Sunday, January 29, 2012

Another Afghanistan Documentary

A new (2009) American documentary on the Afghan experience is ringing the chimes at 'indie' movie festivals this year. "To Hell and Back Again", a film by embedded reporter Dafung Dennis, tells the story of a 'surge' Marine fighting in the Arghandab valley of Afghanistan, in the heart of  "Taliban territory". The Marine, Sgt. Nathan Harris, a 'career' Marine of some 6 years experience and mulitiple deployments, is wounded just before the end of his deployment and part of the film deals with the struggle he and his wife undergo with his recovery and the growing awareness his Marine days are, quite possibly, over.

The action parts are the typical dusty experiences of young western men trying to figure out what makes an asiatic society tick, while fighting those asiatics to save them. It is remarkable how many times these young Americans tell the 'terp' to relay to the Afghans that  they're "there to help them". And yet they don't answer the Afghans' questions about helping them by going away, or not shooting at them. Noteworthy, too, how 'promises' to respect their homes give way to military necessity without evidence of the attacks that would engender that necessity. These peoples' homes get entered and 'tossed' without a care.

The war is real. The first casualty falls during a 'firefight' shortly after the Marines arrive. He goes home in a bag with no indication of who he was. And Afghan 'ally' is deafened in an IED or rocket blast and another is, later, tossed a couple of hundred feet into a field - a rag doll created by an IED explosion. The Afghans are visibly affected, the Marine grunts take his death as 'the cost of doing business'.

The business of war, as depicted here, seems to consist of pouring massive amounts of gun projectiles onto a point or points where somebody thinks a Taliban to be in residence. The Afghans say of the Taliban that they shoot once or twice and run away. That would seem eminently sensible considering that to stay in place has to get somebody hurt, or that holding a position is a death sentence. We don't see a lot of dead Afghans, but there is a mini-fuss at one point, with villagers, because three observed to be wounded have 'disappeared'.

Which brings us back to the other part of the story. Sgt.  Harris does not 'return' with his unit but rather is a patient in hospital when they come home. We first meet him, at home, after his recovery has begun. The wound he received is not life threatening, but it certainly is life-changing - smashing a hip joint and removing a sizeable piece if tibia. Sgt Harris has steel rods in his leg and painful exercises to maintain flexibility and motion in his joints. To assist with this, he is on an array of medications, which, as  we see in the film, when combined with the slowness of recovery and the pain, plunge him into some very dark places. 'Stoned', or 'out of it',  the war in Afghanistan has done little, or no, good for citizen Harris. Given his apparent love affair with a glock pistol, it gives one pause to consider that he, or his wife, or both, may not make it through this. He has the support of individuals in the community and the VA medicos and, perhaps, even his Marine brothers, but he doesn't seem to have a family looking out for him, or his wife.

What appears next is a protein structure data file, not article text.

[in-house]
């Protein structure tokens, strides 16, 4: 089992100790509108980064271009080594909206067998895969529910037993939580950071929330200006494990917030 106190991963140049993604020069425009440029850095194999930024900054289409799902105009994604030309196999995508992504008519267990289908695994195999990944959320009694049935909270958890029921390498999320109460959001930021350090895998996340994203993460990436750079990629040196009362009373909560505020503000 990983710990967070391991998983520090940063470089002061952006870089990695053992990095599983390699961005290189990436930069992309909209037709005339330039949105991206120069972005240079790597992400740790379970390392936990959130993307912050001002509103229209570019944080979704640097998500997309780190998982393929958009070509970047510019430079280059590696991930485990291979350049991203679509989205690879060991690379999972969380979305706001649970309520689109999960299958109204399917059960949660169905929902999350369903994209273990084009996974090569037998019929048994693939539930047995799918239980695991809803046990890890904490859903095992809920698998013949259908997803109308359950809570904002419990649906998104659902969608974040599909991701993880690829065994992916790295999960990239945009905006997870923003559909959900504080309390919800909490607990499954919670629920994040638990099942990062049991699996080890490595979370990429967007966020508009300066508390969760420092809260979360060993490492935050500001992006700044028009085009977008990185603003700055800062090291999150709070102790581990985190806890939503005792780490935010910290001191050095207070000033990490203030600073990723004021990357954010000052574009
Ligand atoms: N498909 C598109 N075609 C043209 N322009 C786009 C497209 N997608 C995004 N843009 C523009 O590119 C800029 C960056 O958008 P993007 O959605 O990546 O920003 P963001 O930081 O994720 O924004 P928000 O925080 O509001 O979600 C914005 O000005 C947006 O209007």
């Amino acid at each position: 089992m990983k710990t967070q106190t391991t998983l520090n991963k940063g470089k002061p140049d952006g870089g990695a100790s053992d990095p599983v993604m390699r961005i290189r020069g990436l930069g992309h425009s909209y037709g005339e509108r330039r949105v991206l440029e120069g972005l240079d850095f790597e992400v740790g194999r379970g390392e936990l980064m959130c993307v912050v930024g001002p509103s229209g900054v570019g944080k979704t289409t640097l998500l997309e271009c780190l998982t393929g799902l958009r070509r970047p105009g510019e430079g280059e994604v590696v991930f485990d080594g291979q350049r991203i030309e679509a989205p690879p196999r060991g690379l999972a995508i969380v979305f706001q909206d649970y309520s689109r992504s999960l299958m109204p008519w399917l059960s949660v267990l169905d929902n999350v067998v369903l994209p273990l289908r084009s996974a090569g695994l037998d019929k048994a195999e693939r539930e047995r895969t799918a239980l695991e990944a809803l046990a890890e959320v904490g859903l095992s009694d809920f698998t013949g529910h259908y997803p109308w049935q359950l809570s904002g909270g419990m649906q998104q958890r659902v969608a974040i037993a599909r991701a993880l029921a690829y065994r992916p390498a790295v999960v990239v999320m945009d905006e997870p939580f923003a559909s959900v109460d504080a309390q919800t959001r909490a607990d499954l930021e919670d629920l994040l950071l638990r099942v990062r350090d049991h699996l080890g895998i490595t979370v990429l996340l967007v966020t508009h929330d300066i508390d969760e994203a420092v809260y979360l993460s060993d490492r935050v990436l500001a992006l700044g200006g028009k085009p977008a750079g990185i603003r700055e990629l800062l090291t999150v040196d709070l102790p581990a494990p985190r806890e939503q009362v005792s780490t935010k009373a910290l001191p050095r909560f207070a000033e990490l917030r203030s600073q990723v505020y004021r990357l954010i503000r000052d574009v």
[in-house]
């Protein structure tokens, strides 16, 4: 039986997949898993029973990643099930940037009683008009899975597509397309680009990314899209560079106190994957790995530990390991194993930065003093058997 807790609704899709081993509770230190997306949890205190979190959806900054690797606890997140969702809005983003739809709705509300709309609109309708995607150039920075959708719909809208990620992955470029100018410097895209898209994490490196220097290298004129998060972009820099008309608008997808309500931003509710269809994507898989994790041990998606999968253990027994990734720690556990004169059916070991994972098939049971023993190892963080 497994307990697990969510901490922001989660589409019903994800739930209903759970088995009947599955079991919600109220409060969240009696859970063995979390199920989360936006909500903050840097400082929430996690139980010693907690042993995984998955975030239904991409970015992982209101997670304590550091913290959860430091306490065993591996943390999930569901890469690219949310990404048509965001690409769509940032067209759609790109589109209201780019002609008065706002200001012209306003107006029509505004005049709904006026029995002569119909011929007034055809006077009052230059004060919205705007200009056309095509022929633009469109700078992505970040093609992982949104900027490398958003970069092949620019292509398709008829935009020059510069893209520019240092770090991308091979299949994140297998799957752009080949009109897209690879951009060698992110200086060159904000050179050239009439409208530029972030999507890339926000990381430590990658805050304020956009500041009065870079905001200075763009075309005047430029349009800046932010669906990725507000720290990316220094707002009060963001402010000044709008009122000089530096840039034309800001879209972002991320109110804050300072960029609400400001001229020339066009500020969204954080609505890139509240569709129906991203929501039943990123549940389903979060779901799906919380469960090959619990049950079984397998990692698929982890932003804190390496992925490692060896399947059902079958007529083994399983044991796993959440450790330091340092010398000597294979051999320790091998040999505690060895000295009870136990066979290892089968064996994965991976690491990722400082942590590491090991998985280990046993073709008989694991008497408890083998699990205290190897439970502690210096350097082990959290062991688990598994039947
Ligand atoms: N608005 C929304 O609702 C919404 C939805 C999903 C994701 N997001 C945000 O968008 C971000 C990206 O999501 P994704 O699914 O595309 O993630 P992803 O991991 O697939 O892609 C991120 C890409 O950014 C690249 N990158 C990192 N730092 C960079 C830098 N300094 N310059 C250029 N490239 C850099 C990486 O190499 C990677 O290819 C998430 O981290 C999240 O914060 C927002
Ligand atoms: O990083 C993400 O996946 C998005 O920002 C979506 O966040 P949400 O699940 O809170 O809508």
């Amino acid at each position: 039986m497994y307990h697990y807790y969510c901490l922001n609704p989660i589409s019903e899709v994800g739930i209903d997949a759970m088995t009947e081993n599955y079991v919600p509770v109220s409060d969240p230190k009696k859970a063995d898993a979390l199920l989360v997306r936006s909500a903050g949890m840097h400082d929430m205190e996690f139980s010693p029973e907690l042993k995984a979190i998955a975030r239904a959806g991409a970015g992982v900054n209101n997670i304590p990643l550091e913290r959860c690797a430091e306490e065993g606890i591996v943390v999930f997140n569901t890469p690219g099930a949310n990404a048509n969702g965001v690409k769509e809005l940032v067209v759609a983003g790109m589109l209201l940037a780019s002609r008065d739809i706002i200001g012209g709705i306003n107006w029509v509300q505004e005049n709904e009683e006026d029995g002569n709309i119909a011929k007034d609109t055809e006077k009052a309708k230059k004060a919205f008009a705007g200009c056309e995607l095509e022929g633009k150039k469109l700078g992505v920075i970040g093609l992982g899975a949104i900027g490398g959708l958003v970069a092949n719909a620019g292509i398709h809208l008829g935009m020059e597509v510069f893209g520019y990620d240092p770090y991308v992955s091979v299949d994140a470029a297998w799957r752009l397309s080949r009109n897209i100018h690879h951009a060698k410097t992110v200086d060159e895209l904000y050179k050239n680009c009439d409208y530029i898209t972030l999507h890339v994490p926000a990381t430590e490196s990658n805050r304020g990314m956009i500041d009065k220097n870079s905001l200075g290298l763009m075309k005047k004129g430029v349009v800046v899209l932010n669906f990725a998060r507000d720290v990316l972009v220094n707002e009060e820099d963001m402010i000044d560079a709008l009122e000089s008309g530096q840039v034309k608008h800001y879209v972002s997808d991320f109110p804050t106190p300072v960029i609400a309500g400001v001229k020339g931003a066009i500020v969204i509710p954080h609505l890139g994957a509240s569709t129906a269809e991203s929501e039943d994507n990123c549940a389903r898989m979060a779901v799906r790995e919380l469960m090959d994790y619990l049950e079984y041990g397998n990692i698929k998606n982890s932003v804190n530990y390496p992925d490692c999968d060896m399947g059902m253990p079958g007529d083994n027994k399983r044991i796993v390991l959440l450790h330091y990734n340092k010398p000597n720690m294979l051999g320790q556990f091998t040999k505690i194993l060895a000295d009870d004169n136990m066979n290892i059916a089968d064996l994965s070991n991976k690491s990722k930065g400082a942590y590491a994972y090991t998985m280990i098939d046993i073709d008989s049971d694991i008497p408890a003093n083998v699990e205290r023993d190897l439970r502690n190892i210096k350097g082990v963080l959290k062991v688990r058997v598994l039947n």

In one of the 'support' scenes he is invited to a remembrance ceremony for the dead members of the unit. A Marine Chaplain gets all choked-up remembering how the 'Betsy Ross' version of the Stars and Stripes that he'd taken with him to Afghanistan, reminded him of the 'circle of the 13 dead (in the credits 15)  'brothers' united forever in a circle of patriotism. Needless to say, the unhurt Marines got to take an emotional farewell of comrades most of them probably never knew. The Sargent just looked like he was in a lot of pain.

It makes you wonder, when you see his suffering, what happened to those three wounded Afghans? Where's their disability pay? Where's their VA?  Medication and rehab?  We know their 'community support' is under direct threat. And it makes you wonder, too, given the circumstances under which he received his wound, if he might not have fallen victim to that creed of  'fire superiority' and received his wound courtesy of his fellow Marines or an Afghan ally.  Being out front of a Marine firing line, couldn't be healthy for anybody.

This movie just leaves you wondering.

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